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From: Deane Yang (deane_yang_at_[hidden])
Date: 20070216 16:47:41
Michael Fawcett wrote:
> On 2/16/07, Deane Yang <deane_yang_at_[hidden]> wrote:
>> Yuck. Please forgive me for stepping into the middle of this discussion
>> without having read any of the previous discussion carefully (I have
>> been scanning all of the messages as they were posted), but the fact
>> that this discussion is even taking place makes me feel like everyone is
>> going down the wrong path.
>>
>> Does anyone really have software with code like
>>
>> ( 1.0 * SI::meters + 1.0 * imperial::feet ) * ( 2.0 * CGS::centimeters +
>> 1.0 * imperial::feet )
>
> Not exactly like that no, but I can say that I have software that
> definitely deals with mixed units. Units that do not come from code,
> but come from a database. Changing those databases would break all of
> the software that uses them, so that's not an option. As a quick
> example, here are some of the types of data plus their units:
>
> Terrain elevation : meters
> Aircraft altitude : feet
> Radar range : nautical miles
> Radar max ceiling : feet
> Radar beam angle : degrees (I only listed this because mcs::units includes it)
> Atmospheric Refractivity Index : unitless
>
<snip>
> One example I can think of is getting the height of a radar beam,
> given a range and a beam angle. The common one is (I've factored out
> the beam angle, assume it's 0):
>
> h = R^2 / 2ka
>
> where h is the height, R is the range, k is the refractivity (commonly
> the 4/3 Earth model), and a is the Earth's radius.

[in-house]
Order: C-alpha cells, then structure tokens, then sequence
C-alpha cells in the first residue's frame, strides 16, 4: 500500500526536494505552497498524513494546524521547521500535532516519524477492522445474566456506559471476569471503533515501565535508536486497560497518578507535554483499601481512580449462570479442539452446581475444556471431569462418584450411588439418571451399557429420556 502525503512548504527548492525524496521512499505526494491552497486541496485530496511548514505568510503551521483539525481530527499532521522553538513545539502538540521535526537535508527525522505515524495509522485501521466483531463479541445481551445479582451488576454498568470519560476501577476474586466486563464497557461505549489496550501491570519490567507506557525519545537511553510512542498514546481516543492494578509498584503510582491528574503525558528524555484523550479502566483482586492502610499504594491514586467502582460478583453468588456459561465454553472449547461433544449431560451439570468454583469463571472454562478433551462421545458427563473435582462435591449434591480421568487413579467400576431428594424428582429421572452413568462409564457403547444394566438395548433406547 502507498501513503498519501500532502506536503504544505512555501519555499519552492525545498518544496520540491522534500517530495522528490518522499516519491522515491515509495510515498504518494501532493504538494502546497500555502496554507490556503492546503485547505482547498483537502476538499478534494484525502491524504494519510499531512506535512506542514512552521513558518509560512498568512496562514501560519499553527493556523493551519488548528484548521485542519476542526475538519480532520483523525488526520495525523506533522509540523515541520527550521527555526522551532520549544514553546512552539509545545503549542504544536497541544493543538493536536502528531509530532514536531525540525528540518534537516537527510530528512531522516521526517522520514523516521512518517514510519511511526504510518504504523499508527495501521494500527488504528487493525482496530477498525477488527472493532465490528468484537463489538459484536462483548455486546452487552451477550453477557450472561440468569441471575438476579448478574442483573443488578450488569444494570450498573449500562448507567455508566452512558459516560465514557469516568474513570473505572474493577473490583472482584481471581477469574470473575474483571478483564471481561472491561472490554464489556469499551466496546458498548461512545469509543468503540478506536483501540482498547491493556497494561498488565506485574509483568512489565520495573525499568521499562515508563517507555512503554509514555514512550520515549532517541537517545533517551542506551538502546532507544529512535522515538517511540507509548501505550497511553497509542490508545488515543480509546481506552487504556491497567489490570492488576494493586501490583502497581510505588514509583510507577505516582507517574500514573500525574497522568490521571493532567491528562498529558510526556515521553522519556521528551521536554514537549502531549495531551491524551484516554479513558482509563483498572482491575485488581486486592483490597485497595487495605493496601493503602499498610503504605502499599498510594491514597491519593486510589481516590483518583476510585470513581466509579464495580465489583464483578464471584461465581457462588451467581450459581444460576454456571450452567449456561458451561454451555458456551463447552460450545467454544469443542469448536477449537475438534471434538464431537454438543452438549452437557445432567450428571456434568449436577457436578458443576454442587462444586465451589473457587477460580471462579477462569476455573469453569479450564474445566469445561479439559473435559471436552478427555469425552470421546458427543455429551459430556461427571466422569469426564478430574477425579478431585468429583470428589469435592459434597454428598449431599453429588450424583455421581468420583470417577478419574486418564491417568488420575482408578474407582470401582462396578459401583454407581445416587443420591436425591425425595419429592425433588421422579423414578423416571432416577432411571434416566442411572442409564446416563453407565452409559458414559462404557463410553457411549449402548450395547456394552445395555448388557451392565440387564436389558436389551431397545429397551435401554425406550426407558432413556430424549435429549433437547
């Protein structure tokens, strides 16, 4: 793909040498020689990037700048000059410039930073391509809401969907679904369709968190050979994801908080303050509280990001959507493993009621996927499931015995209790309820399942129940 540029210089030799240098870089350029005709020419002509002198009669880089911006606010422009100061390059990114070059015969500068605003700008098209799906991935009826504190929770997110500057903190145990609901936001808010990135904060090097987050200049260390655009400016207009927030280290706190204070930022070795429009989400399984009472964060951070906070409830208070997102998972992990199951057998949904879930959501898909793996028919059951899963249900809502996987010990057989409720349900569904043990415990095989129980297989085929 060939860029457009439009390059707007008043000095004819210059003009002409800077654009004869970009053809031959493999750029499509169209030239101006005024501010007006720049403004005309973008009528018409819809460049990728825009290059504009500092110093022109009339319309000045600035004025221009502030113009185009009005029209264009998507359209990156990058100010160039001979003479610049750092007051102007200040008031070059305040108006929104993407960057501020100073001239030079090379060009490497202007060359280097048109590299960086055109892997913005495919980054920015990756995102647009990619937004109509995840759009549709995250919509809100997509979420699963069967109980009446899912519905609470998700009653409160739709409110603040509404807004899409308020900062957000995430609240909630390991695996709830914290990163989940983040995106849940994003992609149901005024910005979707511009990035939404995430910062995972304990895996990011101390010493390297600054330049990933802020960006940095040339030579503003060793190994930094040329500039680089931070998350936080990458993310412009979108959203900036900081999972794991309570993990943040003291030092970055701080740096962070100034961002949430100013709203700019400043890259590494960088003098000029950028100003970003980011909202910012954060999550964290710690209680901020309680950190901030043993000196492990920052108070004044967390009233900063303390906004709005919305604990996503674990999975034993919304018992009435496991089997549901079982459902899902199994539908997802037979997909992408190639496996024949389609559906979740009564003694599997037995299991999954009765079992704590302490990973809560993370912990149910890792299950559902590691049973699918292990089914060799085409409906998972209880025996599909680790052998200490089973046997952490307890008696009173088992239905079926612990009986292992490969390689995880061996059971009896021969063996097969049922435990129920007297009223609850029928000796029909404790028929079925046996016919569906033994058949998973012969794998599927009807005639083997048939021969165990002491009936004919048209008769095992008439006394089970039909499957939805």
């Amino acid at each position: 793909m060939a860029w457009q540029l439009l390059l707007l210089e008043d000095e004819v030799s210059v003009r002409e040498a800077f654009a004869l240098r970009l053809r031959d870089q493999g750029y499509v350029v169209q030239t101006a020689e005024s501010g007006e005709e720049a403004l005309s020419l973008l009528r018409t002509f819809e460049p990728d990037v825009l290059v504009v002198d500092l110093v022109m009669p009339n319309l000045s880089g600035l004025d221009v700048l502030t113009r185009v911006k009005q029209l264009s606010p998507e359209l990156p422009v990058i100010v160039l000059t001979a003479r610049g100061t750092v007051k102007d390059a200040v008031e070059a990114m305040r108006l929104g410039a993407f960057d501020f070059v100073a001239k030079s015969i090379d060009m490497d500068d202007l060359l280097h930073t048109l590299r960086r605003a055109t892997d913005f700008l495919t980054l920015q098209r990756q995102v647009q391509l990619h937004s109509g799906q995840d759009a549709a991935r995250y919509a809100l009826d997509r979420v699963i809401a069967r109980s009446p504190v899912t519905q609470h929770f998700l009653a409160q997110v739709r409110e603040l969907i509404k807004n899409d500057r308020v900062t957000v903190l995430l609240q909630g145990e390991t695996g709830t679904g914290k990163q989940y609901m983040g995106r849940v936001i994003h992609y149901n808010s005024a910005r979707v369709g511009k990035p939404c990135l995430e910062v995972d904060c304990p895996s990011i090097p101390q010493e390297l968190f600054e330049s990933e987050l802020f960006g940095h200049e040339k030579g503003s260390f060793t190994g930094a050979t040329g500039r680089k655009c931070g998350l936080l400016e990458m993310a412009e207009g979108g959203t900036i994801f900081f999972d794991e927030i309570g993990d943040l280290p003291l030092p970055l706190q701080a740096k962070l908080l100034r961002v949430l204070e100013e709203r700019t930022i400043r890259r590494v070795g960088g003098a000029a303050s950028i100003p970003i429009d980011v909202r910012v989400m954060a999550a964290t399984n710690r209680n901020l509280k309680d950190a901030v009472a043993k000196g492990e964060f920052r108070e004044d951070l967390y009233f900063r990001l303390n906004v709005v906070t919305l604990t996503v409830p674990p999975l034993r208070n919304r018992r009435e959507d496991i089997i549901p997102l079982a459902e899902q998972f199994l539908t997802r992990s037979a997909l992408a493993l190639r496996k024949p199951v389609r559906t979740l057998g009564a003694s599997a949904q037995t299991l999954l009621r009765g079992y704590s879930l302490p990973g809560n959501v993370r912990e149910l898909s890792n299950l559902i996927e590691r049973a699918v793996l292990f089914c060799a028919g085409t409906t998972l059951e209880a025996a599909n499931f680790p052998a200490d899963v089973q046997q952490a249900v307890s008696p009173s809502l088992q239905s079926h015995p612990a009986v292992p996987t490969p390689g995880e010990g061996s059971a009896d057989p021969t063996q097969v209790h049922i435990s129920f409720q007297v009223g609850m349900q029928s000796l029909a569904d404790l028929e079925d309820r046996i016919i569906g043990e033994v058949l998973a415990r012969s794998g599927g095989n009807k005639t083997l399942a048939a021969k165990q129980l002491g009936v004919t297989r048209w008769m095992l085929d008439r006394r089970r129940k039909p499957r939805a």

>
> That formula assumes that R and a are both in the same unit system,
> and consequently h will be given in that unit.
>
> Now in my case, R would be given in nautical miles, Earth's radius
> would be given in meters, and I would want h to be in feet so that I
> could compare it against an aircraft's altitude. For me to use that
> formula, I would need unit conversions somewhere, presumably
> immediately after extraction from the database, and then all code
> henceforth would use one unit system.
>
> But there exists a formula that approximates the same thing, only it
> takes in R as nautical miles, and returns h in feet?
>
> h = (R / 1.23)^2
>
> where R is in nautical miles, and h is returned in feet. That formula
> is much better for me, since all of the radar ranges are given in
> nautical miles, and all of the aircraft altitudes are given in feet.
> The difference between the two is usually under 80 feet.
>
<snip>
>
> // maintain a certain altitude above ground level
> if (aircraft.altitude > ground_elevation + min_agl_offset)
> {
> // ...
> }
> else
> {
> // ...
> }
>
Ah, the dumb mathematician (me) finally gets it. The thing I never saw
before is "aircraft.altitude". The point is that the different
quantities (of the same dimension) come from member data of different
objects, so they're all in different units. And now you want to compare
or add them together.
I'd still use explicit casts to put everything into the same set of
units (I like to be able to see explicitly what's going on), but I
definitely have to concede that a reasonable desire is to have the
conversions be done automatically and behind the scenes.
I would still prefer to write something like
if (aircraft.altitude > ground_elevation + min_agl_offset)
as
if (unit_cast<elevation_type>(aircraft.altitude) > ground_elevation +
min_agl_offset)
So I know and can see easily that what units the computation takes place
in. If you have a clever dimensions library that handles everything
without explicit casting, then you don't know what units the computation
uses. Admittedly, this is probably a misplaced worry of mine, but I can
certainly envision some kind of iterative computation, where mixing the
wrong units and having the library make a bad (unseen) choice of units
to do the computation leads to invalid results. I have a strong aversion
to hidden choices and effects like this.
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